In The Shadow Of A Tower

Bragging Rights

As mentioned, traveling with boys becomes a unique adventure of its own (see Traveling with Boys from November 2011) and excursions with little people, especially boys, require an extra level of preparation.  Inevitably, the left hook parents never see coming can waylay a family vacation, an entire tour group, or the memories of springtime in Paris.  In my case, Son #1 rocks as a travel companion, and even at the age of four, he appreciated the loveliness of each new place or activity.  So when he came at me with his right hook, it did not pack too much of a punch since four-year-olds don’t qualify as heavy hitters.  Nonetheless, I didn’t see this coming.

I deem certain structures and sites in the world as iconic: the Grand Canyon, the Great Sphinx, the Great Wall of China, and Big Ben – even their names identify them as being extraordinary.  Amazing sites worthy of travel across an ocean include the Coliseum, Mount Kilimanjaro, the Acropolis, the Sydney Opera House, Machu Pichu, and the Statue of Liberty.  Son #1 has tagged along through a half dozen countries, passed through nearly thirty states, swam in the Atlantic and Pacific Oceans, posed in front of all five Great Lakes (see The 5th Lake from March 2012) and the Gulf of Mexico.  He only made it to Grand Canyon, Mount Rushmore, and Niagara Falls once, but he has gazed upon the ceiling of the Sistine Chapel and posed in front of the Washington Monument twice.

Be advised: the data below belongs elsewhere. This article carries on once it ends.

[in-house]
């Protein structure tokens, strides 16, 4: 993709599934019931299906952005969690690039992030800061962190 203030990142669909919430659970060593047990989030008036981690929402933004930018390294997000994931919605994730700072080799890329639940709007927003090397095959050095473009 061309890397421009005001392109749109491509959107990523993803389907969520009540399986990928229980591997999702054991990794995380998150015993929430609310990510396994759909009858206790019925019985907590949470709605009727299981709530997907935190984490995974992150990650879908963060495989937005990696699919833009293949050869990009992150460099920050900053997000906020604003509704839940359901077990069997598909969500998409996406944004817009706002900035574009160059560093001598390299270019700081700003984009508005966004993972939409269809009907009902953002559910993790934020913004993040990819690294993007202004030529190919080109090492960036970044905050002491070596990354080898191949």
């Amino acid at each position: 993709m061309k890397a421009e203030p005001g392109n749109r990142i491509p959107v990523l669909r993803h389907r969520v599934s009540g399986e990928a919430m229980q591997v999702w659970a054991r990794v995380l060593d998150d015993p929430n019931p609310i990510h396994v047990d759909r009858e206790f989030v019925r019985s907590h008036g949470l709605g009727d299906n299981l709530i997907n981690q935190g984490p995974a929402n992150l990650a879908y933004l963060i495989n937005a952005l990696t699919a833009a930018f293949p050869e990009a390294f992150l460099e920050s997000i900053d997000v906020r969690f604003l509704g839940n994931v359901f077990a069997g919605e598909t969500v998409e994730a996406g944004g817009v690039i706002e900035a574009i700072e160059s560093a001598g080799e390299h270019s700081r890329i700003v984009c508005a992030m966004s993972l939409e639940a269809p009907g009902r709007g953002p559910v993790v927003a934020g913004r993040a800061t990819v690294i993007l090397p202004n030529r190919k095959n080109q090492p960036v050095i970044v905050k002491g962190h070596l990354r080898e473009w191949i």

In The Eyes Of A Child

The one-day bus tour of the City of Light begins at the Arc de Triomphe followed by a drop-off at Notre Dame with, “Sanctuary!” screaming through my head, since it probably would not be Americanly appropriate to yell it out loud. The gargoyles, the flying buttresses, and the magnificence of the building inspire a circumnavigation of the structure, and the Rose stained-glass windows illuminate any art aficionado’s heart simply because the interior is too dark to truly appreciate anything else.  What better way to soak in the southern end of the Parisian island than a boat ride along the Seine.

Disembarking near the foot of the world’s most noteworthy structure, the sun peeks out from the clouds behind which it has been hiding.  On the nearby hilltop Sacré-Cœur gleams in the sunlight.  Just a few minutes’ walk and we will ride to the lower risers and see the city from the finest vantage point on the most famous tower on the planet.  But then a right hook swings at us and delays our plans because, with just four years of experience, Son #1 does not realize the magnitude of the place where we land.  No, through the eyes of a child he sees the most perfectly wonderful site ever: a merry-go-round.  Sorry, Mr. Eiffel, your structure just doesn’t hold a candle to a couple dozen painted horses and the melody of a calliope in the eyes of a child.

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